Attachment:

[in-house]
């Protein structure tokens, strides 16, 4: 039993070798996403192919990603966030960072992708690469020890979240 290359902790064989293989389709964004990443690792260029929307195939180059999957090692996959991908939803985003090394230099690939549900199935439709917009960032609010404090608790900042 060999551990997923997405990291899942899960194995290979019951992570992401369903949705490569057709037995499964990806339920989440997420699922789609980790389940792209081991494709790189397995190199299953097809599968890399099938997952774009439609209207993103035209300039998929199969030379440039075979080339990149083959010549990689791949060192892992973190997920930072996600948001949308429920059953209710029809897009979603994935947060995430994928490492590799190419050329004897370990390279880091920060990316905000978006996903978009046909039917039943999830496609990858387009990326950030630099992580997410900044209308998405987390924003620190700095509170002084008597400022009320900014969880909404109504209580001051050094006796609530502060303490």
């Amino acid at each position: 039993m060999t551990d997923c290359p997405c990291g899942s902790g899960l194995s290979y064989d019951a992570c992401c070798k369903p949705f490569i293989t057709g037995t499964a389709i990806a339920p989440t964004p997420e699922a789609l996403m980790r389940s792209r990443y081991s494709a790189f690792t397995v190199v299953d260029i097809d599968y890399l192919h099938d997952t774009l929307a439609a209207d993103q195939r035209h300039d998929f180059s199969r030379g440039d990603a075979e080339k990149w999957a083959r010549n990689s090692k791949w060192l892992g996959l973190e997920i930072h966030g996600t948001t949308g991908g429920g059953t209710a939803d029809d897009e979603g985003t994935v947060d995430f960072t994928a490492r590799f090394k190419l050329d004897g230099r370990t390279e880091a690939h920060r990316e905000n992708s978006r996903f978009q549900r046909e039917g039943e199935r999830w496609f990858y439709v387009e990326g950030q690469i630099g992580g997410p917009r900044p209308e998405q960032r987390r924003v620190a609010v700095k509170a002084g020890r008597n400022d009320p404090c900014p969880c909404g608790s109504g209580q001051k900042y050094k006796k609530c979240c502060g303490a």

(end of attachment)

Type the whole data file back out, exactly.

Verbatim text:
[in-house]
């Protein structure tokens, strides 16, 4: 039993070798996403192919990603966030960072992708690469020890979240 290359902790064989293989389709964004990443690792260029929307195939180059999957090692996959991908939803985003090394230099690939549900199935439709917009960032609010404090608790900042 060999551990997923997405990291899942899960194995290979019951992570992401369903949705490569057709037995499964990806339920989440997420699922789609980790389940792209081991494709790189397995190199299953097809599968890399099938997952774009439609209207993103035209300039998929199969030379440039075979080339990149083959010549990689791949060192892992973190997920930072996600948001949308429920059953209710029809897009979603994935947060995430994928490492590799190419050329004897370990390279880091920060990316905000978006996903978009046909039917039943999830496609990858387009990326950030630099992580997410900044209308998405987390924003620190700095509170002084008597400022009320900014969880909404109504209580001051050094006796609530502060303490």
């Amino acid at each position: 039993m060999t551990d997923c290359p997405c990291g899942s902790g899960l194995s290979y064989d019951a992570c992401c070798k369903p949705f490569i293989t057709g037995t499964a389709i990806a339920p989440t964004p997420e699922a789609l996403m980790r389940s792209r990443y081991s494709a790189f690792t397995v190199v299953d260029i097809d599968y890399l192919h099938d997952t774009l929307a439609a209207d993103q195939r035209h300039d998929f180059s199969r030379g440039d990603a075979e080339k990149w999957a083959r010549n990689s090692k791949w060192l892992g996959l973190e997920i930072h966030g996600t948001t949308g991908g429920g059953t209710a939803d029809d897009e979603g985003t994935v947060d995430f960072t994928a490492r590799f090394k190419l050329d004897g230099r370990t390279e880091a690939h920060r990316e905000n992708s978006r996903f978009q549900r046909e039917g039943e199935r999830w496609f990858y439709v387009e990326g950030q690469i630099g992580g997410p917009r900044p209308e998405q960032r987390r924003v620190a609010v700095k509170a002084g020890r008597n400022d009320p404090c900014p969880c909404g608790s109504g209580q001051k900042y050094k006796k609530c979240c502060g303490a």